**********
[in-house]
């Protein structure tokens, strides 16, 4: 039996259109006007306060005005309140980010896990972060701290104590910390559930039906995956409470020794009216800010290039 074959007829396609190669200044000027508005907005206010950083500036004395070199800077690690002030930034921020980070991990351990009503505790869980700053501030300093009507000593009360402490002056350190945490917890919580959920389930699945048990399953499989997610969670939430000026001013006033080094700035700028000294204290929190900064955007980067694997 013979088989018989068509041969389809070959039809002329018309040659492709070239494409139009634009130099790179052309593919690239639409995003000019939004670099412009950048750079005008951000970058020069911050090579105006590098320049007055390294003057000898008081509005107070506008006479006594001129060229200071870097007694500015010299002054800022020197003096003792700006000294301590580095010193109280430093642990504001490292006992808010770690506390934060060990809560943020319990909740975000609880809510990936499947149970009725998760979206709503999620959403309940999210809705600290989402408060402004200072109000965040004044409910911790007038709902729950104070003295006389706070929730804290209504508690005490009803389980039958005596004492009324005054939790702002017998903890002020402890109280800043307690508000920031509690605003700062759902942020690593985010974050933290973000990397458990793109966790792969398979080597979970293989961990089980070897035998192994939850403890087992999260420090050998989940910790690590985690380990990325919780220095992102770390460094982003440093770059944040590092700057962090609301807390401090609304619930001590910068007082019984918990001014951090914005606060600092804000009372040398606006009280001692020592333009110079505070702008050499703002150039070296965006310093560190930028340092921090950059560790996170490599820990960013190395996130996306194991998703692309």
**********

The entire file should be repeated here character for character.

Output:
[in-house]
């Protein structure tokens, strides 16, 4: 039996259109006007306060005005309140980010896990972060701290104590910390559930039906995956409470020794009216800010290039 074959007829396609190669200044000027508005907005206010950083500036004395070199800077690690002030930034921020980070991990351990009503505790869980700053501030300093009507000593009360402490002056350190945490917890919580959920389930699945048990399953499989997610969670939430000026001013006033080094700035700028000294204290929190900064955007980067694997 013979088989018989068509041969389809070959039809002329018309040659492709070239494409139009634009130099790179052309593919690239639409995003000019939004670099412009950048750079005008951000970058020069911050090579105006590098320049007055390294003057000898008081509005107070506008006479006594001129060229200071870097007694500015010299002054800022020197003096003792700006000294301590580095010193109280430093642990504001490292006992808010770690506390934060060990809560943020319990909740975000609880809510990936499947149970009725998760979206709503999620959403309940999210809705600290989402408060402004200072109000965040004044409910911790007038709902729950104070003295006389706070929730804290209504508690005490009803389980039958005596004492009324005054939790702002017998903890002020402890109280800043307690508000920031509690605003700062759902942020690593985010974050933290973000990397458990793109966790792969398979080597979970293989961990089980070897035998192994939850403890087992999260420090050998989940910790690590985690380990990325919780220095992102770390460094982003440093770059944040590092700057962090609301807390401090609304619930001590910068007082019984918990001014951090914005606060600092804000009372040398606006009280001692020592333009110079505070702008050499703002150039070296965006310093560190930028340092921090950059560790996170490599820990960013190395996130996306194991998703692309």